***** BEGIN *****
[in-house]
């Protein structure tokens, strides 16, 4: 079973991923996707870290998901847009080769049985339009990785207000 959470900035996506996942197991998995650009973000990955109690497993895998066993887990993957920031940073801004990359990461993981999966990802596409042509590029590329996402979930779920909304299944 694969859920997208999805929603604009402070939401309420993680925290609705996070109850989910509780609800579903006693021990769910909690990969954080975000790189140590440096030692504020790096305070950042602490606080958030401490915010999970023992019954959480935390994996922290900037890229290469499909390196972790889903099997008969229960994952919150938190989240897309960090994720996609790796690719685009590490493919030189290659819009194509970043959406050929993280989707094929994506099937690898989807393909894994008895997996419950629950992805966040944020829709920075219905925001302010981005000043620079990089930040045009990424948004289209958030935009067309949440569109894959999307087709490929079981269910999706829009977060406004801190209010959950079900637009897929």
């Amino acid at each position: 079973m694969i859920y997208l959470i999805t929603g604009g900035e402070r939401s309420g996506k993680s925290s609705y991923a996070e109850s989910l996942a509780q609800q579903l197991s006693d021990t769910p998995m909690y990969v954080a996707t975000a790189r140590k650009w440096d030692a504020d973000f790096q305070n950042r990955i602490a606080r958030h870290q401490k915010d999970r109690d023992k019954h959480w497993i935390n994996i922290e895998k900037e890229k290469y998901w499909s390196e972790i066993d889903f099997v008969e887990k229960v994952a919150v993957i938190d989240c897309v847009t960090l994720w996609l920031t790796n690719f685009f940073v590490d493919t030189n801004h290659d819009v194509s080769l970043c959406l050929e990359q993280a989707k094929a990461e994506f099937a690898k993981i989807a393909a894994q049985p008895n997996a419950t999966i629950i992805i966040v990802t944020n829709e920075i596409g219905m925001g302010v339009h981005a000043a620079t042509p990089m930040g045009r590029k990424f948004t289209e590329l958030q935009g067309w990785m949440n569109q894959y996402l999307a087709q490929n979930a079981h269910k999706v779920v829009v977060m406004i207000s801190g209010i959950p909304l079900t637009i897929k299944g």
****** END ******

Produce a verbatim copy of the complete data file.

[in-house]
């Protein structure tokens, strides 16, 4: 079973991923996707870290998901847009080769049985339009990785207000 959470900035996506996942197991998995650009973000990955109690497993895998066993887990993957920031940073801004990359990461993981999966990802596409042509590029590329996402979930779920909304299944 694969859920997208999805929603604009402070939401309420993680925290609705996070109850989910509780609800579903006693021990769910909690990969954080975000790189140590440096030692504020790096305070950042602490606080958030401490915010999970023992019954959480935390994996922290900037890229290469499909390196972790889903099997008969229960994952919150938190989240897309960090994720996609790796690719685009590490493919030189290659819009194509970043959406050929993280989707094929994506099937690898989807393909894994008895997996419950629950992805966040944020829709920075219905925001302010981005000043620079990089930040045009990424948004289209958030935009067309949440569109894959999307087709490929079981269910999706829009977060406004801190209010959950079900637009897929």
């Amino acid at each position: 079973m694969i859920y997208l959470i999805t929603g604009g900035e402070r939401s309420g996506k993680s925290s609705y991923a996070e109850s989910l996942a509780q609800q579903l197991s006693d021990t769910p998995m909690y990969v954080a996707t975000a790189r140590k650009w440096d030692a504020d973000f790096q305070n950042r990955i602490a606080r958030h870290q401490k915010d999970r109690d023992k019954h959480w497993i935390n994996i922290e895998k900037e890229k290469y998901w499909s390196e972790i066993d889903f099997v008969e887990k229960v994952a919150v993957i938190d989240c897309v847009t960090l994720w996609l920031t790796n690719f685009f940073v590490d493919t030189n801004h290659d819009v194509s080769l970043c959406l050929e990359q993280a989707k094929a990461e994506f099937a690898k993981i989807a393909a894994q049985p008895n997996a419950t999966i629950i992805i966040v990802t944020n829709e920075i596409g219905m925001g302010v339009h981005a000043a620079t042509p990089m930040g045009r590029k990424f948004t289209e590329l958030q935009g067309w990785m949440n569109q894959y996402l999307a087709q490929n979930a079981h269910k999706v779920v829009v977060m406004i207000s801190g209010i959950p909304l079900t637009i897929k299944g």